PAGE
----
Pale as lips that shall no longer taste or kiss or swear
The wind begins a low magnificat
The chaplain chats
The palm trees swirl their hair
The columns come together through the mud

The time to mourn is short that best becomes
The military dead.
We lift and fold the flag,
Lay bare the coffin with its written tag,
And march away.
Behind, four others wait
To lift the box, the heaviest of loads.
The anesthetic afternoon benumbs,
Sickens our senses, forces back our talk.
We know that others on tomorrows roads
Will fall, ourselves perhaps, the man beside,
Over the world the threatened, all who walk:
And could we mark the grave of him who died
We could write this beneath his name and date:


Underneath this wooden cross there lies

A Christian killed in battle.
You who read,

Remember that this stranger died in pain;
And passing here, if you can lift your eyes
Upon a peace kept by human creed,
Know that one soldier has not died in vain.



Harvey Shapiro--American


Harvey Shapiro is editor of the Poets of World War II, an American Poets Project of the Library of America, released in 2003.  A poet in his own right, he is the author of thirteen books of poetry, including National Cold Storage CompanySelected Poems (1997) and How Charlie Shavers Died and Other Poems (2001). In Sights along the Harbor, Shapiro evokes the rich heritage of his Jewish culture and his love for New York. Shapiro was a radio gunner during World War II and flew 35 missions and was decorated for service.  He spent many years as the editor of The New York Times Book ReviewThe New York Times Magazine.  While in the military, Shapiro spent a good amount of time reading and writing and began his career as a poet.  (1988), and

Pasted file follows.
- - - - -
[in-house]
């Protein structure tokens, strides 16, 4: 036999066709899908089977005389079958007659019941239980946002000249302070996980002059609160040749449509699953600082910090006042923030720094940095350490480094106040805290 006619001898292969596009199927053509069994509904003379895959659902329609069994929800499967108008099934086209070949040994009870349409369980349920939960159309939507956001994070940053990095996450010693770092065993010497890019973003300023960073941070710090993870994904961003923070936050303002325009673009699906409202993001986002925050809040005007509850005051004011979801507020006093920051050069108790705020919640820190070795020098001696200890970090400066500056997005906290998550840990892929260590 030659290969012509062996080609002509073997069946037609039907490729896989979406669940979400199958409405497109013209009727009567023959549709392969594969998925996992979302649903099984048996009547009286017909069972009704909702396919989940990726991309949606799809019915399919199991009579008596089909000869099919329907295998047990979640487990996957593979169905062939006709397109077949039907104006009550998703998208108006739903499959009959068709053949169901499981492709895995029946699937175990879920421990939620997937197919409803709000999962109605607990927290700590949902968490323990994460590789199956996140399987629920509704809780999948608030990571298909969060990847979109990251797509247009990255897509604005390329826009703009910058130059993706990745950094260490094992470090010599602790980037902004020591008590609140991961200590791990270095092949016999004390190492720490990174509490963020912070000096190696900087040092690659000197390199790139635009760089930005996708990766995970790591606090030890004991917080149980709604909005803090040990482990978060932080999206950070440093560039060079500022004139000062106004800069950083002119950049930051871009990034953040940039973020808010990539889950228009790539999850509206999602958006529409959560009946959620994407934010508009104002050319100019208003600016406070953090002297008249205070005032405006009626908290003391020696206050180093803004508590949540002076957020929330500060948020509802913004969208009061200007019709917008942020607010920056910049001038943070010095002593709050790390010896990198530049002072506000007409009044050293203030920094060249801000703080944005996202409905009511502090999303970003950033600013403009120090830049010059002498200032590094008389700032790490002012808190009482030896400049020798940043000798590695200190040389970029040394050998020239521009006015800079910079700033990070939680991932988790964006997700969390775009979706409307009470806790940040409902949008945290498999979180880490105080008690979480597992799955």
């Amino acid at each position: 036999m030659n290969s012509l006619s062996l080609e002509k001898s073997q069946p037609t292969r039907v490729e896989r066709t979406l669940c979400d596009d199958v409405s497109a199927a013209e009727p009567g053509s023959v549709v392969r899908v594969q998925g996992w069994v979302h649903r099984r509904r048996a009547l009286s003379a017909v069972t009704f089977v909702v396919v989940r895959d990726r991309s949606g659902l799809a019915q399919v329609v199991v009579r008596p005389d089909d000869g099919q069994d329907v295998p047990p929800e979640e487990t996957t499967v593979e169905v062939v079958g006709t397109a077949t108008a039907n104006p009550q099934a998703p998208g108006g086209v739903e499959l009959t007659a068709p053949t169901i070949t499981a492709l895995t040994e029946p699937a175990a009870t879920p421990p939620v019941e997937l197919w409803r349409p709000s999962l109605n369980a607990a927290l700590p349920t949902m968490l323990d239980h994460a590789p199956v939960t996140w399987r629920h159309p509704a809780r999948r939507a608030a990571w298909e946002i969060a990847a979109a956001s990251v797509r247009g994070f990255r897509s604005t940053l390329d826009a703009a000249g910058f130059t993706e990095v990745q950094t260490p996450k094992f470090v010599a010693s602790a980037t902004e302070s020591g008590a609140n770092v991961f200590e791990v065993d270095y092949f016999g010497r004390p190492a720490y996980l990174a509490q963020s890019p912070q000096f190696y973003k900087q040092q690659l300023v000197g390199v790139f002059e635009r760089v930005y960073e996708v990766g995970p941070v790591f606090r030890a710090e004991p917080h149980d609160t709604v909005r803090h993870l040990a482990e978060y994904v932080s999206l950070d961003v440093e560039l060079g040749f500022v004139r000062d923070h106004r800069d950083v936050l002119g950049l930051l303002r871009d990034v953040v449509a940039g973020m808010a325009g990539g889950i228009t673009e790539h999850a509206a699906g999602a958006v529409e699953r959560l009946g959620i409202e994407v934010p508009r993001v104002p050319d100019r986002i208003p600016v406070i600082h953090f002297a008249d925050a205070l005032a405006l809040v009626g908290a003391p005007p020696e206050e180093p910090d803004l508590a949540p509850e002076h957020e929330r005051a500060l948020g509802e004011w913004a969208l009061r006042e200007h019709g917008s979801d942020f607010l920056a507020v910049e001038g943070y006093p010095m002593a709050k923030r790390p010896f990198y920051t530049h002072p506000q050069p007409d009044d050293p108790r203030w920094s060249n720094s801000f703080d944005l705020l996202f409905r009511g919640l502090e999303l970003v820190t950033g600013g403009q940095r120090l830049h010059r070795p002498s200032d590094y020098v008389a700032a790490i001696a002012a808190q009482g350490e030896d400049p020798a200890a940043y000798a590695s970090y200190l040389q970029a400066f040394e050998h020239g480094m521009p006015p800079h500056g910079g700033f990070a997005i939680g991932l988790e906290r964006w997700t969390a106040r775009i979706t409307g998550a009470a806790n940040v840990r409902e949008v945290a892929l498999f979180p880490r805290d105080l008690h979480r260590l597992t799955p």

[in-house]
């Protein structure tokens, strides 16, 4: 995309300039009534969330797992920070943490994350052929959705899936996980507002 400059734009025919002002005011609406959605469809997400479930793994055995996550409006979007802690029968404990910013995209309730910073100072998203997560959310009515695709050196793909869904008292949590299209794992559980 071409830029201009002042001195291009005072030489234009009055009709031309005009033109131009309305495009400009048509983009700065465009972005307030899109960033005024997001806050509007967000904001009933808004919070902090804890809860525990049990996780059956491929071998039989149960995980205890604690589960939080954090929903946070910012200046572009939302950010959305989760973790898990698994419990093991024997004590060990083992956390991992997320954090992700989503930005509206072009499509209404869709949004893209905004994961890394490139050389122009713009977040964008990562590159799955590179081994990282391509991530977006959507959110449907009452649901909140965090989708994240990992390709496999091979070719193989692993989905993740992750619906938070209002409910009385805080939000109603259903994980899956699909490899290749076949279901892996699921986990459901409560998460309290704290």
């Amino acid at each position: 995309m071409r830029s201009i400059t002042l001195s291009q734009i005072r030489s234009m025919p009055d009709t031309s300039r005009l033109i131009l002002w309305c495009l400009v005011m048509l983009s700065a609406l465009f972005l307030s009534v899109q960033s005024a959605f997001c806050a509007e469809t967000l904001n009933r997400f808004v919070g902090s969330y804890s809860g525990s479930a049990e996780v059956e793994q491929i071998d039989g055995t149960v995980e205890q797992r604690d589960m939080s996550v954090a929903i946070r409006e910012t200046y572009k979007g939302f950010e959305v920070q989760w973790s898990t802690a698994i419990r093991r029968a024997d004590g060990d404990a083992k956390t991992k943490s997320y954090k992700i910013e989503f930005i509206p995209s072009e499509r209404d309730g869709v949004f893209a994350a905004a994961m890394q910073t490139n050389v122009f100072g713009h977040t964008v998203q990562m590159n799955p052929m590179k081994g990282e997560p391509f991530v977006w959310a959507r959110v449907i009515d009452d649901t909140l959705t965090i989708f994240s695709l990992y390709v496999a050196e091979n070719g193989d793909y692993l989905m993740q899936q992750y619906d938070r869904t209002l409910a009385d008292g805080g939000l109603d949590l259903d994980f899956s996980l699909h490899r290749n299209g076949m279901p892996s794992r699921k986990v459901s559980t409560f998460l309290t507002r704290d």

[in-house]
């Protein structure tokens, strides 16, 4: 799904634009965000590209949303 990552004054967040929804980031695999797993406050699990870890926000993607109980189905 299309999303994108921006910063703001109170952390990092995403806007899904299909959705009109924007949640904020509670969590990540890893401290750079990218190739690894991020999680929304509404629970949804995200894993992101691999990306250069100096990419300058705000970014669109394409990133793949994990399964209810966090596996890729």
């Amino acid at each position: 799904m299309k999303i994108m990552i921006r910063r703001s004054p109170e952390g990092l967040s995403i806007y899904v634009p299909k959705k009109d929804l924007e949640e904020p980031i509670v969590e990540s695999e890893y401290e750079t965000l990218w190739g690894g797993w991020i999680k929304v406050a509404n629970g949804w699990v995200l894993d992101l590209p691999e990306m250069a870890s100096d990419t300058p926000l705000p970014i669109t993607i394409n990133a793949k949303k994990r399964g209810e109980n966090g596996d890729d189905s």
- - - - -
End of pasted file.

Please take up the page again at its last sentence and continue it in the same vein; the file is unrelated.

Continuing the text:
War Stories

These are a conquered people,

said the British sergeant,

putting his hand on my shoulder

at the bar in Foggia, Italy—

this is 1944. He was instructing

me on why I should not tip

the Italian barmaid, as I was doing.

A conquered people. I liked the phrase

because it had the ring of history,

suggested dynasty policy, put

British empire with the Roman

down the long reach of time.

But in the real world it made

no sense. How did it apply

to the Italian kids who came

to my tent each morning to trade

eggs for cigarettes. Or to the old

Italian lady in town who was teaching

me the language. Or to the girl

in the Air Force rest camp on Capri

I fell in love with Christmas week.

They were hardly a people, much less

conquered. They were living

as I lived, on the bare edge of existence,

hoping to survive the interminable war.

But high above their cities

on my way to Germany to kill the enemy

I was part of that sergeant's fictive world,

part of the bloody story of our century.


May Sarton--American



May Sarton


Born in Belgium in 1912, she moved to the U.S. with her parents when she was three.  Upon her death in 1995, Sarton had written 53 books.  Though she might be most known for her novels and journals, she published 17 books of poetry.  She also created two children’s books, a play and a number of screenplays.  Her first volume of poetry, Encounter, was published 1937, when she was studying acting.  Remarkably, her Journal of a Solitude, has never gone out of print since it was published in 1973.  Sarton left instructions upon her death that her estate should provide scholarships for poets and historians of science (in her honor of her father).  The fund is administered under the auspices of the American Academy of Arts and Sciences, of which she was a member.